The autism work of Charles Nelson, PhD, director of the Laboratories of Cognitive Neuroscience (right), and Takao Hensch, PhD, senior research associate in Neurology (above), is featured in “Genetics of Autism” on NOVA scienceNOW on Tuesday, July 7 at 9 pm on WGBH-TV locally, and on PBS stations nationwide (check local listings). “Genetics of Autism” features pioneering scientists who are using gene chips that can scan up to a million genetic markers across the entire human genome. They’re on the hunt for the genetic key to autism, a heartbreaking disease that seems to come out of nowhere, and yet affects millions of children and their families. 		pbs.org/novasciencenow

Living with autism

Irzyks aim to have him fully integrated by kindergarten. “If he’s not ready, we’re not going to push it,” his mom says. Organizing and planning Jack’s therapies can be time consuming (he has two hours of ABA therapy every weekday, occupational therapy twice a week and speech therapy once a week), but the improvements in his language and social skills are striking. “It’s incredible,” says Lea. “He’s a totally different child now.” Sometimes, she and her husband imagine what Jack’s development could be like had he been diagnosed with autism before age 2. “After treatment began, Jack’s development skyrocketed,” she says. “We wonder, what if we caught it 6 months earlier? Time is really of the essence.” More at chILdrenShoSpItaL.org/dreaM/SuMMer09 	 	 atch a video about the autism infant sibling study and W see Jack and Joe in their home environment 	 	 earn more about Children’s research on how the brain L forms connections, and its implications for understanding autism 	 	 ead a story about Charles Nelson’s research on the R impact deprivation has on the brain—and whether its effects can be reversed 	 	 atch Charles Nelson, PhD, discuss autism W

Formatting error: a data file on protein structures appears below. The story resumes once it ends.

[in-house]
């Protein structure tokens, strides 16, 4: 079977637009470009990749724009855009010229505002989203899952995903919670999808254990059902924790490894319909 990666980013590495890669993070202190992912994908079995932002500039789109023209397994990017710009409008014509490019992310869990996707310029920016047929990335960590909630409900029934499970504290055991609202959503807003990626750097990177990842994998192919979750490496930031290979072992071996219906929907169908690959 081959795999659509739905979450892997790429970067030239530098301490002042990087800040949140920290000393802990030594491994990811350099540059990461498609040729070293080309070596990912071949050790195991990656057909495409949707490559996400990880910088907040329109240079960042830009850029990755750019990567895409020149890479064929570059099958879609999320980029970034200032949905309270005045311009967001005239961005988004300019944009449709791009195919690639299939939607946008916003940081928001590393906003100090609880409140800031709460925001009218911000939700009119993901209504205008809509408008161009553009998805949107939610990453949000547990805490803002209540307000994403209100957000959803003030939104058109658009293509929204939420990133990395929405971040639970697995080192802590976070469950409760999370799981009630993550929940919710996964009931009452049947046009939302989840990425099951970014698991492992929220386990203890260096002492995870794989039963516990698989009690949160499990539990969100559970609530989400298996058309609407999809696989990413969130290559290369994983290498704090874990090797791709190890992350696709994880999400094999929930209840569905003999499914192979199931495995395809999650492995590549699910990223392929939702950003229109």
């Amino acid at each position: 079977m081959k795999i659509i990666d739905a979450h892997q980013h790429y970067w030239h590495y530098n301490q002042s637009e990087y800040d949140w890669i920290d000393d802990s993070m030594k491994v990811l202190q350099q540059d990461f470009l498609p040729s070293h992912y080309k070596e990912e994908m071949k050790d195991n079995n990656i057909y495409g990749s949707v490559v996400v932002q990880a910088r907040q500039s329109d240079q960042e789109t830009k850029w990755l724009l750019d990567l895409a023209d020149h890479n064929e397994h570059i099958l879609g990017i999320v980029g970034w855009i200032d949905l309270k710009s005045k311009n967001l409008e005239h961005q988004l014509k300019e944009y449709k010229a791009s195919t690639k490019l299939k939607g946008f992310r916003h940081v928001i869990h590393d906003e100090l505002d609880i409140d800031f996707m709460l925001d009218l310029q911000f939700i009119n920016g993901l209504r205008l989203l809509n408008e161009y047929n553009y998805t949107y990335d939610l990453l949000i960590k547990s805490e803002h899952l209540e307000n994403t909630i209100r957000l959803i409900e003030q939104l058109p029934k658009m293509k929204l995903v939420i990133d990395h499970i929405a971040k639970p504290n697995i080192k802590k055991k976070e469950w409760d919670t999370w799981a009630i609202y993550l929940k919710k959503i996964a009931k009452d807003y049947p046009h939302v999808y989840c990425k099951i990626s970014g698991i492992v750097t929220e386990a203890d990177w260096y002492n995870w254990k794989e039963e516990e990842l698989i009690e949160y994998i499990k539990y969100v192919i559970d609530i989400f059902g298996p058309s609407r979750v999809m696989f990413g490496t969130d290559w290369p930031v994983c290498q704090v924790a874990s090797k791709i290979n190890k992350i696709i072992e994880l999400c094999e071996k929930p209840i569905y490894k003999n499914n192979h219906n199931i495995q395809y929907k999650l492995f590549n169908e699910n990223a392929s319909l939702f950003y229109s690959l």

Facial cues

Before infants acquire language skills, most communication is non-verbal, which requires them to decode facial signals. From birth on, babies are naturally inclined to look at and focus on faces. “Babies just like faces,” says Nelson. But the ability to understand and interpret facial expressions appears to be damaged in many people with autism. Nelson wondered if the infants who would go on to develop autism would exhibit atypical brain activity when shown pictures of faces.
whILe JacK (on LeFt, StandIng) prefers to play alone and Joe loves company, the brothers still know how to have fun together.


Dream | Summer 2009 | childrenshospital.org/dream

Dream | Summer 2009 | childrenshospital.org/dream